“Full Implementation of the 13th Amendment is no Lasting Solution”-MA Sumanthiran MP

13by P.Krishnaswamy


Tamil National Alliance (TNA) frontliner M.A.Sumanthiran MP in an exclusive interview with the Sunday Observer spelt out the TNA’s needs – their stance with regard to a lasting solution to the Tamil problem, the immediate measures that they have insisted over the livelihood and rehabilitation of the conflict-affected Tamils, the current controversy over the post of Chief Minister (CM) of the Eastern Provincial Council (PC) and the Government’s measures to implement the 13th Amendment to the Constitution in full.
He said that the Maithripala administration which the Tamils exuberantly supported has already initiated measures to resolve their outstanding issues and expressed optimism that the current political trend signals harmony and mutualunderstanding among the different communities in the country.

MA Sumanthiran MP

Excerpts of the interview:


Q: Do you believe that the overwhelming support that the Tamils of the North and East, represented by the TNA, and also the Muslims gave to elect the new government to power signals harmony and mutual understanding among the different communities of the country?

A: Yes, the signal is good because the election was won by Mailtripala Sirisena from the votes given by all communities. He is is widely accepted by the people.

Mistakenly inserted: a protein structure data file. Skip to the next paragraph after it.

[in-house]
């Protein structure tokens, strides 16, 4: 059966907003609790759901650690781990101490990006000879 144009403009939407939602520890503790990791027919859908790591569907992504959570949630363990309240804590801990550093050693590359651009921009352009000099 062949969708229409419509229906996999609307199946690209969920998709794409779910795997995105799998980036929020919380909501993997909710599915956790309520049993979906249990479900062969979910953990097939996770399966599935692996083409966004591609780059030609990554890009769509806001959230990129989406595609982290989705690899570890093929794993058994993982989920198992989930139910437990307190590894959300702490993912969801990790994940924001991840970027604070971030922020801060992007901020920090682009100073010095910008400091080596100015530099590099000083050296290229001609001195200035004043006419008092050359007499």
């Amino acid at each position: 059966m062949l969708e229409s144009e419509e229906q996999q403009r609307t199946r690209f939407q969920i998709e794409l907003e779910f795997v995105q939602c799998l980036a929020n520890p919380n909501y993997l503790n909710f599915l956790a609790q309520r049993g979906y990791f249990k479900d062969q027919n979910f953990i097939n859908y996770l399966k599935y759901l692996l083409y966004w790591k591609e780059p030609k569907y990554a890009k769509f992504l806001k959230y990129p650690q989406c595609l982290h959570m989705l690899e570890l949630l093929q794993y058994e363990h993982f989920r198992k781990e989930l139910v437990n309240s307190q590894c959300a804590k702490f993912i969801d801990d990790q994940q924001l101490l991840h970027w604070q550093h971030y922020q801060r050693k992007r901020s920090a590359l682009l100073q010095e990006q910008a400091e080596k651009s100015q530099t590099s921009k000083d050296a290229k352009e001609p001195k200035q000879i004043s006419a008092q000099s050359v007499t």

This is a significant achievement. Whereas the former president obtained votes , even according to his own confessions, from only one community.

The signal is also good for all outstanding political issues to be resolved because all communities have come together now.

Q: What specific issues has the TNA already taken up with the Government?

A: For the moment we have taken up the issue of resettlement of our people. They are unable to resettle in their own lands because the lands that have been taken away from them have not been released to them. The new government has undertaken to release all lands that do not hinder national security. Most of the lands that have been taken over particularly in the North and in some parts of the East have nothing to do with national security.

They have been taken over for the military to build hotels, to farm and for entertainment, for golf courses and other such purposes.

This is a very serious issue because these people have been living on those lands for generations. These lands must be given back to them.

But the Government can retain camps and other military installations that are necessary on account of national security. All other lands must be returned. That is the understanding between the TNA and the Government.

We also requested the Government to release political prisoners, persons who have been in detention over a long period of time. While those who fought in the last stages of the war, who took to arms and fought in the war fronts have been released.

They have been rehabilitated and released in two years. Whereas those who were arrested long before that, not for fighting in the war front but for helping, for giving food parcels to the LTTE because they had no other choice, were arrested and detained. They are languishing in prisons for so long.
The Government has given us an undertaking that their release will be expedited.

The other issue is, of course, the Provincial Council set up and the administrative arrangement in relation to it.